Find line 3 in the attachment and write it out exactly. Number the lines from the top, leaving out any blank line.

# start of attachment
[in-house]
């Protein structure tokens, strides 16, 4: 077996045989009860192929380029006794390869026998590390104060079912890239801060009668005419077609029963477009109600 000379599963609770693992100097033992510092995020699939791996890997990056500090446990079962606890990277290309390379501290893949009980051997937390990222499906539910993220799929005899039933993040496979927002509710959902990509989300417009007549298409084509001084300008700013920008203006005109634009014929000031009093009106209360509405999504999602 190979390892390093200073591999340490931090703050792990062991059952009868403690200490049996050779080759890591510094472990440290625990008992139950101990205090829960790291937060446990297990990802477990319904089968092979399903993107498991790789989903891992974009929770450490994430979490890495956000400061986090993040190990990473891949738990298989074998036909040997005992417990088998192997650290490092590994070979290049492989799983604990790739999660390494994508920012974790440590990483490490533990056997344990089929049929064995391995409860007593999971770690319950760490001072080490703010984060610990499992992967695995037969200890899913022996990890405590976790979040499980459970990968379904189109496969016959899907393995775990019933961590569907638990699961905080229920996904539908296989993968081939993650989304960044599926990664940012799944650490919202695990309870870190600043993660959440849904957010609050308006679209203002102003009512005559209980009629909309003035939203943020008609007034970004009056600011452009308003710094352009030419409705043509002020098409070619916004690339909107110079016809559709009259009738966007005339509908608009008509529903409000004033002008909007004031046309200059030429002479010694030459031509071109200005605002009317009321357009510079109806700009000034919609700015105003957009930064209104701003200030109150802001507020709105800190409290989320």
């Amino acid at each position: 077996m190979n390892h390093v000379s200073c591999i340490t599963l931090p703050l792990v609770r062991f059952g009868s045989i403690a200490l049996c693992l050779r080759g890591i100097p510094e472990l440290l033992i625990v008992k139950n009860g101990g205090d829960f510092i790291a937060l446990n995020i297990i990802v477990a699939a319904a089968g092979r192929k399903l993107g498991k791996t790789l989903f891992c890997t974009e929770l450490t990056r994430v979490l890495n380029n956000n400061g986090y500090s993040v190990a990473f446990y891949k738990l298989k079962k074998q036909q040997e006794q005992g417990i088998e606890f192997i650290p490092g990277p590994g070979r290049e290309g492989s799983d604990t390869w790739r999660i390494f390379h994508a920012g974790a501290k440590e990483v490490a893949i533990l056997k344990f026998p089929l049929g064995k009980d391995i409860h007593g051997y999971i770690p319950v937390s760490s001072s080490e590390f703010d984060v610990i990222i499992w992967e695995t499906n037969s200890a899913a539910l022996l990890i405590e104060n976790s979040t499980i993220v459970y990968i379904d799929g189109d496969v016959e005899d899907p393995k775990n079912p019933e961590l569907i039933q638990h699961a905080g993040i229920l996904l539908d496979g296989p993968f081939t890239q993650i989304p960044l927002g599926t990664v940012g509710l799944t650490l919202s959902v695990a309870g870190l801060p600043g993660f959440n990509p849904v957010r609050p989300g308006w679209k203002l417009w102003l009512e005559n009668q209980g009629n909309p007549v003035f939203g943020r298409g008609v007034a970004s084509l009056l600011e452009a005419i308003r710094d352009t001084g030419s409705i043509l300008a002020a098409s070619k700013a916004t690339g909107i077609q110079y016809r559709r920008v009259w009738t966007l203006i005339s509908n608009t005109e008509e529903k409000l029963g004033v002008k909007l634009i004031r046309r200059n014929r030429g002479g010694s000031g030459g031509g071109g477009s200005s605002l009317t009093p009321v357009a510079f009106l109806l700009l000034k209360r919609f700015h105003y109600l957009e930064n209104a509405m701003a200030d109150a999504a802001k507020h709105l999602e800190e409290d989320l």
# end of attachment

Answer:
């Amino acid at each position: 077996m190979n390892h390093v000379s200073c591999i340490t599963l931090p703050l792990v609770r062991f059952g009868s045989i403690a200490l049996c693992l050779r080759g890591i100097p510094e472990l440290l033992i625990v008992k139950n009860g101990g205090d829960f510092i790291a937060l446990n995020i297990i990802v477990a699939a319904a089968g092979r192929k399903l993107g498991k791996t790789l989903f891992c890997t974009e929770l450490t990056r994430v979490l890495n380029n956000n400061g986090y500090s993040v190990a990473f446990y891949k738990l298989k079962k074998q036909q040997e006794q005992g417990i088998e606890f192997i650290p490092g990277p590994g070979r290049e290309g492989s799983d604990t390869w790739r999660i390494f390379h994508a920012g974790a501290k440590e990483v490490a893949i533990l056997k344990f026998p089929l049929g064995k009980d391995i409860h007593g051997y999971i770690p319950v937390s760490s001072s080490e590390f703010d984060v610990i990222i499992w992967e695995t499906n037969s200890a899913a539910l022996l990890i405590e104060n976790s979040t499980i993220v459970y990968i379904d799929g189109d496969v016959e005899d899907p393995k775990n079912p019933e961590l569907i039933q638990h699961a905080g993040i229920l996904l539908d496979g296989p993968f081939t890239q993650i989304p960044l927002g599926t990664v940012g509710l799944t650490l919202s959902v695990a309870g870190l801060p600043g993660f959440n990509p849904v957010r609050p989300g308006w679209k203002l417009w102003l009512e005559n009668q209980g009629n909309p007549v003035f939203g943020r298409g008609v007034a970004s084509l009056l600011e452009a005419i308003r710094d352009t001084g030419s409705i043509l300008a002020a098409s070619k700013a916004t690339g909107i077609q110079y016809r559709r920008v009259w009738t966007l203006i005339s509908n608009t005109e008509e529903k409000l029963g004033v002008k909007l634009i004031r046309r200059n014929r030429g002479g010694s000031g030459g031509g071109g477009s200005s605002l009317t009093p009321v357009a510079f009106l109806l700009l000034k209360r919609f700015h105003y109600l957009e930064n209104a509405m701003a200030d109150a999504a802001k507020h709105l999602e800190e409290d989320l």